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Alcobra, an inactive biomedical startup based in Tel Aviv, Israel, that was registered to trade its shares on the Nasdaq exchange. The deal enabled Arcturus to raise capital as a public company, and “to accelerate the development of our RNA medicines,” according to a Sept. 27 statement announcing the deal.
The combination with Alcobra, though, included some intellectual property that had been under development that didn’t fit with Arcturus and its focus on RNA therapeutics. At least part of the merger process involved paring some unwanted programs from their combined drug development pipeline.
This was apparent when the reverse merger closed in November. Arcturus issued a statement that noted that Alcobra had agreed to sell its lead drug development program (for deterring amphetamine abuse) to an unnamed investor group before the merger closed.
According to the board’s lawsuit, though, Payne was fired “primarily due to his attempted transfer of substantial amounts of intellectual property for no consideration and for no articulable business reason” to another company. This claim appears to refer to a different drug development program held by Arcturus, but representatives for the company did not immediately respond to a request for clarification Thursday.
The board’s lawsuit alleges that since the merger closed in November, “the post-merger value of [Arcturus shares] declined nearly 50 percent, from a high of $10.30 per share to $5.75 per share as of March 23, 2018. This represents a market cap loss of more than $45 million.” The stock closed in regular trading Thursday at $5.50 a share.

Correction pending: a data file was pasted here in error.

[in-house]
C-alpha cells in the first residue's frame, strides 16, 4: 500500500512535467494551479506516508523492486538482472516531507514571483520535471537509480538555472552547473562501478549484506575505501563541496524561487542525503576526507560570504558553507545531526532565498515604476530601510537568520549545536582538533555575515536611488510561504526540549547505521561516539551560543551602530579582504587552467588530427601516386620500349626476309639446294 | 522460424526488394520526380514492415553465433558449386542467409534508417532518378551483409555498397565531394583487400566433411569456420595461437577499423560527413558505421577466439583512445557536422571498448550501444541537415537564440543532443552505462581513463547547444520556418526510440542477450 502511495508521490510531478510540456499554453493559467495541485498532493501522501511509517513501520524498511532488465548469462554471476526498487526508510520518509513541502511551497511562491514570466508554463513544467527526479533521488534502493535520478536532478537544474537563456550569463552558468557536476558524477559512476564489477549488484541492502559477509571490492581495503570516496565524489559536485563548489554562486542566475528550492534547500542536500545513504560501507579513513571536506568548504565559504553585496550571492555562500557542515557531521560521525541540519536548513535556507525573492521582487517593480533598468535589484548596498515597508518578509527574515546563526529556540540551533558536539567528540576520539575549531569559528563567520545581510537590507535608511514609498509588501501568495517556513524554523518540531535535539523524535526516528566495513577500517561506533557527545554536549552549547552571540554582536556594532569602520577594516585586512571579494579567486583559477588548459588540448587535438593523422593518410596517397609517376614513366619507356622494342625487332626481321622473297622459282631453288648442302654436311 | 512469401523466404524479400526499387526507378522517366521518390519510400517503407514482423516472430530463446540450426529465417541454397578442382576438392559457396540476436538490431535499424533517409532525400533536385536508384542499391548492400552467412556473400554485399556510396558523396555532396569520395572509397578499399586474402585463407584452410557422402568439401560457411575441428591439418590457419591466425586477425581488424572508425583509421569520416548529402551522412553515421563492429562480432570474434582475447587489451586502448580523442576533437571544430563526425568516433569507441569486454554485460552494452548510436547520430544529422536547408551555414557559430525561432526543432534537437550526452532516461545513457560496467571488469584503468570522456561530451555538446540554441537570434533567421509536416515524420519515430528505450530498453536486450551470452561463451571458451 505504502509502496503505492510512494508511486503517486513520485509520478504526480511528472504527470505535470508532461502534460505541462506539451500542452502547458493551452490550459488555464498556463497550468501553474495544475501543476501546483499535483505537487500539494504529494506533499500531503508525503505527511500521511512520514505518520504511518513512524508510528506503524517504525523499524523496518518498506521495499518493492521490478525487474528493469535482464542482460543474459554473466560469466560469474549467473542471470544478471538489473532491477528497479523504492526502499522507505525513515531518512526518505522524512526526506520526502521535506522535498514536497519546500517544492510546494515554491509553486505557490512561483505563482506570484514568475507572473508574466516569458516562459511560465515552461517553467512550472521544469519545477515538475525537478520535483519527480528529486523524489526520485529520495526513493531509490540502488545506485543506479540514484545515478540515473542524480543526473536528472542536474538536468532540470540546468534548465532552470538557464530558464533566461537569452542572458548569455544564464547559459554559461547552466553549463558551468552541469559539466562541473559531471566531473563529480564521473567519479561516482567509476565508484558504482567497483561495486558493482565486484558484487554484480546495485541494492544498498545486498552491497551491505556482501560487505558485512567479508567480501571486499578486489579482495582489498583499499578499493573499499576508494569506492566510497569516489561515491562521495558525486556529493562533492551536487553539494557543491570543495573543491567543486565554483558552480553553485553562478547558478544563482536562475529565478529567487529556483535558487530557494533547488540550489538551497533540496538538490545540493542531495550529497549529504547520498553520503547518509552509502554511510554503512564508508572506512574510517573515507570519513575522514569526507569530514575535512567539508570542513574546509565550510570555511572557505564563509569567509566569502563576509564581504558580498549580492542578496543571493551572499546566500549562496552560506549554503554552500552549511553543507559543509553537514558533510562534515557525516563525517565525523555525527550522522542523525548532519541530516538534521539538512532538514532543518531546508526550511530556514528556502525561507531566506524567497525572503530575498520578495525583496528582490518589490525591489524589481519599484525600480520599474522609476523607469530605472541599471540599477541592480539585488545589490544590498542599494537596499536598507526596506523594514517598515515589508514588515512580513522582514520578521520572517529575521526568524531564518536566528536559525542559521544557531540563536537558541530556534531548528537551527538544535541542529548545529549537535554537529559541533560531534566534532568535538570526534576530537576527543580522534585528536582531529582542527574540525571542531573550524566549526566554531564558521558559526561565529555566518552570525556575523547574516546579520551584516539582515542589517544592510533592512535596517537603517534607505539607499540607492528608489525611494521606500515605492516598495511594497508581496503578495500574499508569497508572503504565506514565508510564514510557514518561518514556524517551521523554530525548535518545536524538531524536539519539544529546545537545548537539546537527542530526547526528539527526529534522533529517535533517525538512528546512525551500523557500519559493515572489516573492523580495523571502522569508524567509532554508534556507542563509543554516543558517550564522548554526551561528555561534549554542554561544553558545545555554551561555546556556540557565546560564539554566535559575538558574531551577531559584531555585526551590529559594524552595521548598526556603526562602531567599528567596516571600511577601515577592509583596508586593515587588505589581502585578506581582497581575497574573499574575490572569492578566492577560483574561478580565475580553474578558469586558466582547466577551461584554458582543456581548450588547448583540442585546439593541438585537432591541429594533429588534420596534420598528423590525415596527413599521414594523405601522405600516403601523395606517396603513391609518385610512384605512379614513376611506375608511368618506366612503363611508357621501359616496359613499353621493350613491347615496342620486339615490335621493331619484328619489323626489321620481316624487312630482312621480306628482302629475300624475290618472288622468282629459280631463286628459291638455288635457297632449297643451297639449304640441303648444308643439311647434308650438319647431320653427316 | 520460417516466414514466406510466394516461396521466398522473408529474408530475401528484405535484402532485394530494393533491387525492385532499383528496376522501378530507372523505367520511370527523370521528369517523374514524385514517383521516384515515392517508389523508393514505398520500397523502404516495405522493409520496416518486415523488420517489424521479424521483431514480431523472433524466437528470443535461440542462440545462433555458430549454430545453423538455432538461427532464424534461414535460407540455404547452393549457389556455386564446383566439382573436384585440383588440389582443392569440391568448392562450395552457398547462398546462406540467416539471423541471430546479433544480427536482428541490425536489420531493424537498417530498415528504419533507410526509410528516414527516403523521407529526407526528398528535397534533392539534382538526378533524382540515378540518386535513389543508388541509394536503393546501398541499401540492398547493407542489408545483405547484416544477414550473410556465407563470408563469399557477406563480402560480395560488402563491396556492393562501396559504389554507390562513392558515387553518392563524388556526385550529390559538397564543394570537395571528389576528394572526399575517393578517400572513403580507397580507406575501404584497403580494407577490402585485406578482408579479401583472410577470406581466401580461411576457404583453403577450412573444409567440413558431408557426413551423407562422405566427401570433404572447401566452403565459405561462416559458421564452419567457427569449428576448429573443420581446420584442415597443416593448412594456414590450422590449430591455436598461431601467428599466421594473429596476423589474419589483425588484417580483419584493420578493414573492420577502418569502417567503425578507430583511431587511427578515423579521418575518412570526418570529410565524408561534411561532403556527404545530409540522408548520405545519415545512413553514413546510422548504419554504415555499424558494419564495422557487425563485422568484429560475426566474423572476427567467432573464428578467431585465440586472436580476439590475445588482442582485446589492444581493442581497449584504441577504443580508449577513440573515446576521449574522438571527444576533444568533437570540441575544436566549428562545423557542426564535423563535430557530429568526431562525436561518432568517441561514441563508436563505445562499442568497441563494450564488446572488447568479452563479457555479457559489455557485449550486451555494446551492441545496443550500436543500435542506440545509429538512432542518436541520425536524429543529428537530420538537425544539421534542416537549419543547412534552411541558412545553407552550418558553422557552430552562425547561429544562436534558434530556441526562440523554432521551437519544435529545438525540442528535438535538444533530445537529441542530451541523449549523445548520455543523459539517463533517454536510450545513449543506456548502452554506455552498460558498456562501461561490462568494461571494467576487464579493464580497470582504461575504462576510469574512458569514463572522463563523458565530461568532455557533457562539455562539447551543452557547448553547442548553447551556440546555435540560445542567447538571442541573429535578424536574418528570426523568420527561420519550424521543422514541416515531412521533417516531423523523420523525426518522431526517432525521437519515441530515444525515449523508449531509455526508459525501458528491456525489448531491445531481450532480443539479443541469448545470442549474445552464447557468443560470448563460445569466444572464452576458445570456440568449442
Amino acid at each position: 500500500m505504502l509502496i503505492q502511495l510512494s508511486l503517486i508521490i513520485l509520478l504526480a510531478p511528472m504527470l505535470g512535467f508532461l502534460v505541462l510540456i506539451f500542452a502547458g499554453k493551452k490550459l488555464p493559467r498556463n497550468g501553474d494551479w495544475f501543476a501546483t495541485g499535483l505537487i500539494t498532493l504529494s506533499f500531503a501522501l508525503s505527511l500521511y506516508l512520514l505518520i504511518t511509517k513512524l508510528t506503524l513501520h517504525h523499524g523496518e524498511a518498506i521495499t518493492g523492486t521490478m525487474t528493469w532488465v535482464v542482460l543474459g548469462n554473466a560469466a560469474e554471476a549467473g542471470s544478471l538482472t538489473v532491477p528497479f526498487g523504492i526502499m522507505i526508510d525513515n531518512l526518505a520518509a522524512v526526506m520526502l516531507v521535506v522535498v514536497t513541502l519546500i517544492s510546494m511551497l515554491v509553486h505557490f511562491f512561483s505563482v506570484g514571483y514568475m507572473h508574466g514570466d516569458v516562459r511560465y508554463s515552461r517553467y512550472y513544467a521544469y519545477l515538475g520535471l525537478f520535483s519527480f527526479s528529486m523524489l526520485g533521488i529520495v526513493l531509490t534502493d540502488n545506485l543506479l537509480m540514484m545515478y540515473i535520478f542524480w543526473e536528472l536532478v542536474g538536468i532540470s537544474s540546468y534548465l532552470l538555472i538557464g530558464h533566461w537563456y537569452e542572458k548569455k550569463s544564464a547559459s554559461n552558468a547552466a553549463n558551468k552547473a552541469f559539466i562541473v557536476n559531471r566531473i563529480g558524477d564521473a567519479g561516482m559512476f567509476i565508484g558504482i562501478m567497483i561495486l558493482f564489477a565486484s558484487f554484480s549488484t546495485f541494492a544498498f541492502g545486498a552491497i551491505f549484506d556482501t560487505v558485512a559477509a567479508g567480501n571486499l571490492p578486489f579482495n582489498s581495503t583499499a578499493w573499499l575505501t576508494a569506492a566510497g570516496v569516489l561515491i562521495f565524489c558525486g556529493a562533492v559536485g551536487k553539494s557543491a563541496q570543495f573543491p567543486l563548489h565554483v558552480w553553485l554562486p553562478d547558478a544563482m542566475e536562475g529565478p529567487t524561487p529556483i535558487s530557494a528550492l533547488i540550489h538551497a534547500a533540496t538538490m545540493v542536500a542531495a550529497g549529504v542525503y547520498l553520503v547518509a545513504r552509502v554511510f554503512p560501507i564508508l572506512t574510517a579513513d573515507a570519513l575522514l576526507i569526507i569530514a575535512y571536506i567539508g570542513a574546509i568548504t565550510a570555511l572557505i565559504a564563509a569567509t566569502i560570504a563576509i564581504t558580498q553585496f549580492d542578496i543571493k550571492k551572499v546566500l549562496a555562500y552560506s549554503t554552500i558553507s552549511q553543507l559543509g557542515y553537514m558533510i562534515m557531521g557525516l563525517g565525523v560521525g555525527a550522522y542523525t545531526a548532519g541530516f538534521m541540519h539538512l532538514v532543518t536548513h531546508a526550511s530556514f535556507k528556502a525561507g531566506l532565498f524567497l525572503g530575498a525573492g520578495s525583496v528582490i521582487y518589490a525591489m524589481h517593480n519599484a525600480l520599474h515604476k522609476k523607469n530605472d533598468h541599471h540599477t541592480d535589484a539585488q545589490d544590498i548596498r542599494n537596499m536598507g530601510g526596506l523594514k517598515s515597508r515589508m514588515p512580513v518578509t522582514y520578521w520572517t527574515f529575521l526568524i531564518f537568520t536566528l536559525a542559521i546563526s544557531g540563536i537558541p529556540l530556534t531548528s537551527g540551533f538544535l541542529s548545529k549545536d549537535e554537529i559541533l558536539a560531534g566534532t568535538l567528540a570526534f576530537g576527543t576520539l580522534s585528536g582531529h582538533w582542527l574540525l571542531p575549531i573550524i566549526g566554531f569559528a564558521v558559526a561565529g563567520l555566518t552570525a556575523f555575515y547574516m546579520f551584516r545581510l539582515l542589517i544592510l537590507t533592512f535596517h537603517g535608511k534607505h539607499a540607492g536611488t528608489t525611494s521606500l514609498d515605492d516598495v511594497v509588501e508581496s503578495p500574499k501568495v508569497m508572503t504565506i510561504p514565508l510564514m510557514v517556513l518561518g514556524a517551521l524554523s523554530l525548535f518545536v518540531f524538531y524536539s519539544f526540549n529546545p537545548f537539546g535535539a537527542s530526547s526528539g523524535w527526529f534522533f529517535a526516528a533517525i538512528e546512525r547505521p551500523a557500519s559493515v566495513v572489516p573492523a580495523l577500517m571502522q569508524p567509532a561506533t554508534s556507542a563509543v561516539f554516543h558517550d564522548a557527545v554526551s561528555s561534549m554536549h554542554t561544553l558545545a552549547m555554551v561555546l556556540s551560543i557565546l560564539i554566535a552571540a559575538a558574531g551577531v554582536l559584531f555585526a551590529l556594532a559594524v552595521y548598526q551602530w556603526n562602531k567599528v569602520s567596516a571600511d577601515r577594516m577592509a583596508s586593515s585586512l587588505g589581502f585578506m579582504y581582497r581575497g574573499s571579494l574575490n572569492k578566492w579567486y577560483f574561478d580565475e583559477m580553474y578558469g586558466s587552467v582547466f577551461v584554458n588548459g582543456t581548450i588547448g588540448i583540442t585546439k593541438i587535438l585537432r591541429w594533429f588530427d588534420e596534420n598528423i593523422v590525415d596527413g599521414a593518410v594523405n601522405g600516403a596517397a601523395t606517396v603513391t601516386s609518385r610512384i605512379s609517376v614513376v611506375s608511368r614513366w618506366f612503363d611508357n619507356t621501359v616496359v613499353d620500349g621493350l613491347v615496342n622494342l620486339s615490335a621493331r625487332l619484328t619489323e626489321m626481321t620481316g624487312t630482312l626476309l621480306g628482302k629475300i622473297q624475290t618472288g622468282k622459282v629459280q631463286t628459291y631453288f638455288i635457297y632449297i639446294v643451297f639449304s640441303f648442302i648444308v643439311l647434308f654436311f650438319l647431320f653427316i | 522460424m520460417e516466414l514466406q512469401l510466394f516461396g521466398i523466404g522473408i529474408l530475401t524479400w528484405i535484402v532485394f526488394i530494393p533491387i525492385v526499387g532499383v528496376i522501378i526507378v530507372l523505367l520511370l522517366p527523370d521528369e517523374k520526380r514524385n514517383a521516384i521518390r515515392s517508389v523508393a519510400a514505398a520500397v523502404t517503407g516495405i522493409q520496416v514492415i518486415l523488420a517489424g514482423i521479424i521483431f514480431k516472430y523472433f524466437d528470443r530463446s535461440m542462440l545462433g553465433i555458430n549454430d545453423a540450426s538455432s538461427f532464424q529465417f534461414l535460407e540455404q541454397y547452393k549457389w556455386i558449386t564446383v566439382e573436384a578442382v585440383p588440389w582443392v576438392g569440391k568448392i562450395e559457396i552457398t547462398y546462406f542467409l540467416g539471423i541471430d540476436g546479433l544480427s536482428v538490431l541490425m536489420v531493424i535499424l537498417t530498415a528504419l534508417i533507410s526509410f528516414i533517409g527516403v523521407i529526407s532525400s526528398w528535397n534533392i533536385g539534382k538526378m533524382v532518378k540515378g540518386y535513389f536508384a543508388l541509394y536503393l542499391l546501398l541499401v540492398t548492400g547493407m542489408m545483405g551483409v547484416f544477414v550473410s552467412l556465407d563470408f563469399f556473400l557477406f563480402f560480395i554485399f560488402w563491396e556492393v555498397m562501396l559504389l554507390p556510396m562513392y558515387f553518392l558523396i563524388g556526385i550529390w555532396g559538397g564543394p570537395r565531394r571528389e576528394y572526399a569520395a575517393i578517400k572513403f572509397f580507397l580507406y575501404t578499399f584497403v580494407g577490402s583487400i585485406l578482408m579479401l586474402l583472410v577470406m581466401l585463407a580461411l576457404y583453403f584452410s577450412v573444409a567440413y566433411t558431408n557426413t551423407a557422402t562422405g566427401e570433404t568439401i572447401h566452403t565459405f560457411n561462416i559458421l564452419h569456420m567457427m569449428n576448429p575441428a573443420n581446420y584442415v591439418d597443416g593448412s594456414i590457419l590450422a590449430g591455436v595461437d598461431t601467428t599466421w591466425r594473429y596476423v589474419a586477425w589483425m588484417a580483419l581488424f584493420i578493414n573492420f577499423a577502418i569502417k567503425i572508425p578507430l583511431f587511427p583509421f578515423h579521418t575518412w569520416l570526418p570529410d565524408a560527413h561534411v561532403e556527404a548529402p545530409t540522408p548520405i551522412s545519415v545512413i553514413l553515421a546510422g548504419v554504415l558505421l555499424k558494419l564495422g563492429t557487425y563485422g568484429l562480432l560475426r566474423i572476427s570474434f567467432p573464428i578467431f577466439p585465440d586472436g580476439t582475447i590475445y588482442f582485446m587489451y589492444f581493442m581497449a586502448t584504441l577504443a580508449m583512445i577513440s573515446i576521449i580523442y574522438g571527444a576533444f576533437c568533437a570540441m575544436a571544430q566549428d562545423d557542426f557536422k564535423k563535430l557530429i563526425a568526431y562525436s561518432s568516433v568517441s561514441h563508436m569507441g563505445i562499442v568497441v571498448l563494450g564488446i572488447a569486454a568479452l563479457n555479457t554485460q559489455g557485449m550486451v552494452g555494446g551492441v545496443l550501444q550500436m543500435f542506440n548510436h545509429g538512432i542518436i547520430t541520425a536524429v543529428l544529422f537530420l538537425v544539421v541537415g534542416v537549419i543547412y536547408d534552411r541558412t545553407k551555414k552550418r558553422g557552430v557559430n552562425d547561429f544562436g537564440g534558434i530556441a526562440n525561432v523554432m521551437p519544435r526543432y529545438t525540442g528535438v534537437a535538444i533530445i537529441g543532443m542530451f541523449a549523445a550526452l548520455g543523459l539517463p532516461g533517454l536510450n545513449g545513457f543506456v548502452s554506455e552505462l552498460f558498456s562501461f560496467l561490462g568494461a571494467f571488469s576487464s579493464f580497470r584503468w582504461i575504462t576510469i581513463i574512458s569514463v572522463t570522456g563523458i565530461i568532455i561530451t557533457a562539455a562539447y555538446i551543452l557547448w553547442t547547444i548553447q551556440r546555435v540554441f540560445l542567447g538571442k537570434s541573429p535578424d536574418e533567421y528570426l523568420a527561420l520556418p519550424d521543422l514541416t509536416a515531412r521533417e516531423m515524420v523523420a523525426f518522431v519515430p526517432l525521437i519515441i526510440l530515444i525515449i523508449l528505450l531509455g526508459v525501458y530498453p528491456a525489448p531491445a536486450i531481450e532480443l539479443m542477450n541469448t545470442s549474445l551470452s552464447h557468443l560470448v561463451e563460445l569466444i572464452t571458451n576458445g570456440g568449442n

The board’s suit against Payne alleges that during an Arcturus board meeting in September, Payne minimized the significance of a proposed amendment to an existing joint venture between Arcturus and Providence Therapeutics, a private biotech based in Calgary, Alberta, Canada. According to the lawsuit, Providence is operated by Bradley Sorenson, Payne’s longtime friend and occasional business partner who also owns a 5.6 percent stake in Arcturus.
According to the lawsuit, the amendment that Payne downplayed would have transferred Arcturus’s rights to “valuable cancer vaccines” to Sorenson and Providence at no cost. Instead of approving the amendment, however, the Arcturus board decided to postpone action, and referred the matter for legal review. The lawsuit alleges that Payne subsequently lied to Sorenson by telling him the Arcturus board had approved the measure. By late November and December, Arcturus board members allegedly confronted Payne about his purported misrepresentations—and fired him on January 25. The company disclosed Payne’s termination on Feb. 2.
The board’s lawsuit against Payne asks a San Diego judge to award Arcturus tens of millions of dollars in monetary damages for Payne’s alleged misconduct as CEO, and to prohibit him from further influencing the company’s business. The 19-page complaint lists other allegations against Payne as well, including that he operated a “lucrative side business” while working as Arcturus CEO, rallied shareholders in February to block the board’s routine approval of a corporate auditor, and encouraged Chivukula to breach deals he had reached as part of his separation agreement with the company.
In its open letter to shareholders, the Arcturus board added, “Our ongoing investigation continues to reveal additional details surrounding Payne’s concerted attempts to deceive, manipulate and lie to Arcturus shareholders, partners and other stakeholders.”
Payne confirmed Wednesday that he has filed a lawsuit of his own against Arcturus in Israel, where the umbrella company that operates Arcturus is domiciled. He also remains as a director on the umbrella company’s board. Payne would not discuss details of his claims against the company, and did not immediately respond to a request for a copy of that complaint.